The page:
A coach comeback

06 January 2023

With rail disruption high up the agenda, that steady reliable has come back into its own – the coach.  

Transport Focus has long been a supporter of this unsung hero of the motorways; back in 2019 we worked with Heathrow airport to look at how more people could be encouraged to get there by coach and leave the car at home.

We found then that the image of coach was outdated and stigmatised: 

  • a third thought they were uncomfortable, dirty or old  
  • more than half thought they were infrequent and often delayed by traffic or roadworks. 

The last time I got a coach was a Megabus in about 2005 so I know I’m way behind the times. So when some people I know – including our chief executive – decided to get the coach, I asked them to convince me to give it a try. 

Coming back with family from holiday this Christmas Eve, chief executive Anthony Smith decided to take the coach back from the airport. He arrived earlier than expected and wanted to get an earlier service. Although signage at Stansted wasn’t brilliant, he found his way to a National Express desk and then down to the departures area where the family was shepherded onto an earlier coach and zoomed off into the night. 

His overall review: lots of friendly, helpful and proactive staff including the driver. Some issues with luggage being found, almost inevitable when there are lots of stops. And signage was also poor at the Stratford end of the journey. But overall a really good experience, especially considering the value of the tickets.  

Passengers waiting at a coach station.

Our next reviewer was an artist who needed to get to Sunderland from Manchester, carrying a lot of luggage including some stuff that had to be handled with care as it was destined for sale. A Manchester – Newcastle train would have taken around two and a half hours and cost £30-40. The National Express coach was just under three hours, but only £14.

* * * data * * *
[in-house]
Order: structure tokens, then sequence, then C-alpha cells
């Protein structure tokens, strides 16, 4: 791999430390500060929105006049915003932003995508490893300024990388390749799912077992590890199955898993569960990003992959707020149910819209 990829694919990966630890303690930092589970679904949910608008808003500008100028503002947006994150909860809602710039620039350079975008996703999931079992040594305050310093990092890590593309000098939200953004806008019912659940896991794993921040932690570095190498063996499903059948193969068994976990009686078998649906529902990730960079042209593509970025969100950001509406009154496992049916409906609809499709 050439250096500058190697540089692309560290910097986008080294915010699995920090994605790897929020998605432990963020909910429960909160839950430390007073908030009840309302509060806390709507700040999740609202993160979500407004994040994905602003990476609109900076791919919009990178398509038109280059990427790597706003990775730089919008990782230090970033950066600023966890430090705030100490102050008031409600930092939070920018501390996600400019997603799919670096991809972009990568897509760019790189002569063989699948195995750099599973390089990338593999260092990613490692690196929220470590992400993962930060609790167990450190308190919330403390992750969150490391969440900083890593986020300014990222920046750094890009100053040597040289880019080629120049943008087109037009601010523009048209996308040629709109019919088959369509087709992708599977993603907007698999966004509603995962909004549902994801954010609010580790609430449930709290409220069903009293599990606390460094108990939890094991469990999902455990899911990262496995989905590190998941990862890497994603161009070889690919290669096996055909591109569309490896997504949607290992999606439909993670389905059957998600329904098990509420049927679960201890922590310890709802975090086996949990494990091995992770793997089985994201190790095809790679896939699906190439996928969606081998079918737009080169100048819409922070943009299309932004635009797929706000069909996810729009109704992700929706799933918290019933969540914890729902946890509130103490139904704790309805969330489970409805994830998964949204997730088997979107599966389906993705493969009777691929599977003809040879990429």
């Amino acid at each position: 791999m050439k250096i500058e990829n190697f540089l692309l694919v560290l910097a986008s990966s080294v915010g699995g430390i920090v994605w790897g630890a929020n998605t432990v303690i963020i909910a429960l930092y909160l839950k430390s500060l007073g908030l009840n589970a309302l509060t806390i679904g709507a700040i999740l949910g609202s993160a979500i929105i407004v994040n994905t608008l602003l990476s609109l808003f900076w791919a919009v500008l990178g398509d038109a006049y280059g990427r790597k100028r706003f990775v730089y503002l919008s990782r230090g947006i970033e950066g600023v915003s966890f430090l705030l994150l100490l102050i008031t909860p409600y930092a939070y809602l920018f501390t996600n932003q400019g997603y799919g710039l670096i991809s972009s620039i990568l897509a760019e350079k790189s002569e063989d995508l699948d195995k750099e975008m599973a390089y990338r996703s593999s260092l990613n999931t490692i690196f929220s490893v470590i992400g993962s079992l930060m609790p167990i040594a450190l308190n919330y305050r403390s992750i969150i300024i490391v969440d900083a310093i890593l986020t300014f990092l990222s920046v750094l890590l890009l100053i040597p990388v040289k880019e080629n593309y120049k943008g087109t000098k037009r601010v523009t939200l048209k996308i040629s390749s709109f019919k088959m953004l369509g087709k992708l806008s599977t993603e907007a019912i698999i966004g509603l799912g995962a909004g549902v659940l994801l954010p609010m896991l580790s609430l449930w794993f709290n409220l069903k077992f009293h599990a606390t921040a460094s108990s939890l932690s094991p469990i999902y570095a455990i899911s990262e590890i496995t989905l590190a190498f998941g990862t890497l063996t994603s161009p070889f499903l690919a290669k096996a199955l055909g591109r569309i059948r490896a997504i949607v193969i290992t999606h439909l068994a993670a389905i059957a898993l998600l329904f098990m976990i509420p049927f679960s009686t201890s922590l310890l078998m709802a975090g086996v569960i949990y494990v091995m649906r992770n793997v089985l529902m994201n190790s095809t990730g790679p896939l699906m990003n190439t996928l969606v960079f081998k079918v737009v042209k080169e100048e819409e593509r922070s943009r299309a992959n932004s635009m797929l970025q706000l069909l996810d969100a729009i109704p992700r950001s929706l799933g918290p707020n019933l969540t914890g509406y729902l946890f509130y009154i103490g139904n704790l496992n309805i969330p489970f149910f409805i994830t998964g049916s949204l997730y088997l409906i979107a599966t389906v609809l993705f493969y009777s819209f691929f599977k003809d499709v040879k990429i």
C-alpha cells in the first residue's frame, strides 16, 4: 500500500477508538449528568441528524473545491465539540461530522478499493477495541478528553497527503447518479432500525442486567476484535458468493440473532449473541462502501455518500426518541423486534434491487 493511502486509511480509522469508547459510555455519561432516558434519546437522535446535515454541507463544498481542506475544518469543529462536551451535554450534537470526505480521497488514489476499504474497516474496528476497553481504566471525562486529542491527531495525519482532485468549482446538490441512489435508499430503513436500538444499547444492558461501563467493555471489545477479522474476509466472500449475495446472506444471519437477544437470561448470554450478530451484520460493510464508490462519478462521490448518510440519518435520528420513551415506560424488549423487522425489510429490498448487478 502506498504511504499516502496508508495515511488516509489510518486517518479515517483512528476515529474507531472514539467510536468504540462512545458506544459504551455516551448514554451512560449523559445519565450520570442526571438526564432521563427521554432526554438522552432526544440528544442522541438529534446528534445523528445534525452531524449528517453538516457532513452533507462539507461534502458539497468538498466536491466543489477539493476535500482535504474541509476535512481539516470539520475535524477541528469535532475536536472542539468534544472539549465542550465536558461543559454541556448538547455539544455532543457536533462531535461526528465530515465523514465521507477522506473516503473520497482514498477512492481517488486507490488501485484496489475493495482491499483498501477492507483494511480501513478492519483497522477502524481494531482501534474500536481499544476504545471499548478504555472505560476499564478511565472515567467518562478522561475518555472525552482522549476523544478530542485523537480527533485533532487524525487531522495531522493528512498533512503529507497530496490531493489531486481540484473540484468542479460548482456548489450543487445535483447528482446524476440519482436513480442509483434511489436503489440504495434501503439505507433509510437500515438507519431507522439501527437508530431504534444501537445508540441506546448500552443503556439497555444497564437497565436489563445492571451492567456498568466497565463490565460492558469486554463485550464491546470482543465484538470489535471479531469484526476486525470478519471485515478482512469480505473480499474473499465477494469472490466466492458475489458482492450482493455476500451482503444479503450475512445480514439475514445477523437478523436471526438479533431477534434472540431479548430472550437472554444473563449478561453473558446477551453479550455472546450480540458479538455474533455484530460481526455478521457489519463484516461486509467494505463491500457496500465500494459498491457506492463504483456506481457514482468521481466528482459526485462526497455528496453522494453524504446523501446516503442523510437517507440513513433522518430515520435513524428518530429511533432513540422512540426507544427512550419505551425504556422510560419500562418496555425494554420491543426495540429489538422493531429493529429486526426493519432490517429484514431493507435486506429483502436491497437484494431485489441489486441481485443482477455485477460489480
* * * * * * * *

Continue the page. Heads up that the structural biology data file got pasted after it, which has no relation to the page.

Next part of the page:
The coach station was easy to get to, and around. Toilet facilities did not meet approval despite being 30p to use. The coach set off late as the driver was scheduled to take a break, which seems like slightly poor planning.  

It didn’t seem like much of a big deal until later in the journey when a passenger with a learning disability started to get quite stressed because she was worried she wouldn’t get the help she needed at Newcastle due to their late arrival. The driver was kind but unable to do much, so some fellow passengers attempted to help her.  

Overall the journey was reasonably comfortable if a little cramped – though to be fair the coach was not of the National Express fleet. Other passengers’ music competed with the driver’s radio but my friend had her earphones so it was fine. Difficult to see how you could emulate the train quiet coach – perhaps offer earplugs? 

I also spoke to a student making her way from Leeds to Reading using megabus. She normally goes by rail but because of all the uncertainty with strikes she gave the coach a go.  

Finding the megabus bay at Leeds bus station wasn’t all that easy, and the lack of live departure information (at the station and on the Megabus app which wasn’t working) meant that there were a few anxious moments until the bus finally showed up 10 minutes late.   

The coach itself was clean, there was no problem finding a seat, and there were plug sockets, though the WiFi didn’t seem to be working. The seat itself was reasonably comfortable – though after a six-hour journey anything gets a bit tiring.  The coach was about 30 minutes late overall – but she said she’d had worse delays on trains before.  

The cost was only a few pounds more than she’d have paid for the train – her young person’s railcard making the train fare competitive – but it was a lot slower than the train. She would consider using coach again, especially if she has more luggage, it being much easier to stash it on the coach rather than drag it across London while changing from train to tube. 

Picture of a coach station

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